Greg Crawford, an assistant professor at Duke University’s Institute for Genome Sciences & Policy, and other researchers at Duke have been awarded a $6.5 million federal grant for human genome research.
Duke received the award, which will be spread over four years, from the National Human Genome Research Institute. The NHGRI is part of the National Institutes of Health.
The Duke grant is part of more than $80 million in awards announced this week as part of the ENCyclopedia of DNA Elements or ENCODE project.
The program is designed to study what the NHGRI describes as the “entire human instruction book” as included in the genome.
“While the sequencing of the human genome was a major scientific achievement, it was just the first step toward the ultimate goal of using genomic information to diagnose, treat and prevent disease,” the NHGRI said in announcing the grants. “In recent years, researchers have made major strides in using DNA sequence data to help find genes, which are the parts of the genome that code for proteins.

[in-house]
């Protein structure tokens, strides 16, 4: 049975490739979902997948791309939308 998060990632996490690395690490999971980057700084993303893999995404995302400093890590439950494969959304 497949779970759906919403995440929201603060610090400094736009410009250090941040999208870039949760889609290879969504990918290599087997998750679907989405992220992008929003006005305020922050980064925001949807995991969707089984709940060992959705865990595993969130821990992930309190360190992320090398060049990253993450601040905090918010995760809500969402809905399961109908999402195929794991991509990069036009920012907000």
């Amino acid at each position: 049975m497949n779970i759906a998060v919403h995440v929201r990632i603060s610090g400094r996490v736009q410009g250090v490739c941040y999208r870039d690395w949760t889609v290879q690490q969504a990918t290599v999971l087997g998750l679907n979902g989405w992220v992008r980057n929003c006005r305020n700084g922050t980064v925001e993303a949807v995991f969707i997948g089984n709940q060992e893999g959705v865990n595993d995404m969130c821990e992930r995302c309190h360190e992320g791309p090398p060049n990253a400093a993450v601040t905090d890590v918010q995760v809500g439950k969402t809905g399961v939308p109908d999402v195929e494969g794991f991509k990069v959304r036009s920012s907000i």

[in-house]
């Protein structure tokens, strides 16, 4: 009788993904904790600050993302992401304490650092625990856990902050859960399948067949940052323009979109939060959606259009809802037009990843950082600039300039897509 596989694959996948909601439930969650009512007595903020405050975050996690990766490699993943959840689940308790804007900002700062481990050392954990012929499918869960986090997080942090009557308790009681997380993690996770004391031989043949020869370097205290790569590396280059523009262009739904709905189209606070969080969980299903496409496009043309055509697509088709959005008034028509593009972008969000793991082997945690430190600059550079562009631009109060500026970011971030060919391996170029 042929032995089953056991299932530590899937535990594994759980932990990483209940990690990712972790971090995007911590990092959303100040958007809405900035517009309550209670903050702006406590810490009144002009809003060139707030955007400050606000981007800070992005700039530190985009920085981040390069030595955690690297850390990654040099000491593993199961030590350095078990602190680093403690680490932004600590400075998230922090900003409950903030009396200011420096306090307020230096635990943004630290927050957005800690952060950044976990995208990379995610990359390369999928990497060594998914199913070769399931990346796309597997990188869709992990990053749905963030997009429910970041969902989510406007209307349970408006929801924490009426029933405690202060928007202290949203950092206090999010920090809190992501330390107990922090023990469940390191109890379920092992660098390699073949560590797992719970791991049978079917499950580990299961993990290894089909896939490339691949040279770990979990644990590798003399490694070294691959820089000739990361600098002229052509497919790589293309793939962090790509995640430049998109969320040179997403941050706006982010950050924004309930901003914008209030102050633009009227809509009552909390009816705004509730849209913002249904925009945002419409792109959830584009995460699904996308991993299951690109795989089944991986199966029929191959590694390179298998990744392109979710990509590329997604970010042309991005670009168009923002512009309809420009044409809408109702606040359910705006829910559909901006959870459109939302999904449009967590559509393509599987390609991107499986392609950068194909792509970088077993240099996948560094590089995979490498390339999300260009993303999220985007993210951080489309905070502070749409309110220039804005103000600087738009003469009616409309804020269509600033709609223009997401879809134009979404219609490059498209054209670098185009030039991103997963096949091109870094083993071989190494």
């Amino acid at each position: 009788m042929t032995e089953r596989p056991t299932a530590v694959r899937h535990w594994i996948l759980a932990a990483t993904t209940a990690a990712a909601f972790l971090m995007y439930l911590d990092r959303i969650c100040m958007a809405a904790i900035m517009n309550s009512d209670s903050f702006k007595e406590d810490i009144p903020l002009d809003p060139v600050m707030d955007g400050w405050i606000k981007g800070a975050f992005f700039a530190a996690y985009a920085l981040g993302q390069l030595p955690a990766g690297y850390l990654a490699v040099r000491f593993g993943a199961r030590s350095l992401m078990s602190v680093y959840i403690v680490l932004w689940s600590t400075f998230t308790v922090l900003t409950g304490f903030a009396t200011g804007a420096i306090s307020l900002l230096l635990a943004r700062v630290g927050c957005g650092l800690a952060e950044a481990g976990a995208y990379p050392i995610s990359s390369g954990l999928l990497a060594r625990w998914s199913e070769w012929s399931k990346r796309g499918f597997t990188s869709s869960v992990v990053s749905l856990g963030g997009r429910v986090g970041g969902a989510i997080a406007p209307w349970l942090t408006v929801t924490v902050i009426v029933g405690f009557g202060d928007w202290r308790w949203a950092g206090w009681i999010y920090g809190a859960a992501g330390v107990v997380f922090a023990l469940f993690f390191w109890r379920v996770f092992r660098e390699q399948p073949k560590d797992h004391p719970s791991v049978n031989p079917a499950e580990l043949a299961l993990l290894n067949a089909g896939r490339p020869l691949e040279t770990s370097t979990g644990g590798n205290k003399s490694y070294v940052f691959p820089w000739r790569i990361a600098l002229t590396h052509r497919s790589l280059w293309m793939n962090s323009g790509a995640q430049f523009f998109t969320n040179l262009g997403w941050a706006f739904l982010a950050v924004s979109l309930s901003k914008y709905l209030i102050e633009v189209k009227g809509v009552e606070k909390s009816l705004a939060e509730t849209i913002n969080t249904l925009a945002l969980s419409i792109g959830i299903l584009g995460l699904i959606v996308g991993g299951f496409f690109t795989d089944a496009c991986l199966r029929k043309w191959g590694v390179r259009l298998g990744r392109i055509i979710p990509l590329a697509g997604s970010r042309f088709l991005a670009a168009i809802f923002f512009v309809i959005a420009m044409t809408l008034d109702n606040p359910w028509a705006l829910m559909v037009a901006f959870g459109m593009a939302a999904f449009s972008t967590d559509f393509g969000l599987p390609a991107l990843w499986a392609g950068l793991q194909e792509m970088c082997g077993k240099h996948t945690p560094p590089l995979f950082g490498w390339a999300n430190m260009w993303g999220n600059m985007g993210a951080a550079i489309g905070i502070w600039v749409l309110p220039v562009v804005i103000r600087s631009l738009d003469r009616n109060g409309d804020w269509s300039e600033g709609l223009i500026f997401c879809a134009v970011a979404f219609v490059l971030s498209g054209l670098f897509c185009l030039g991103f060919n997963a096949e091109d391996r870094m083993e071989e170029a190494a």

“The protein-coding component of these genes, however, makes up just a small fraction of the human genome — about 1.5 percent,” the institute added. “There is strong evidence that other parts of the genome have important functions, but very little information exists about where these other functional elements are located and how they work. The ENCODE project aims to address this critical goal of genomics research.”
Crawford, who joined the Duke faculty in 2006, was a post-doctorate fellow in the lab of genome mapping pioneer Francis Collins at the NHGRI. He received a PhD from the University of Michigan in 2001.
The Duke team will focus on identification of functional elements within chromatin, which is a complex of DNA and proteins that makes up chromosomes, according to the NHGRI.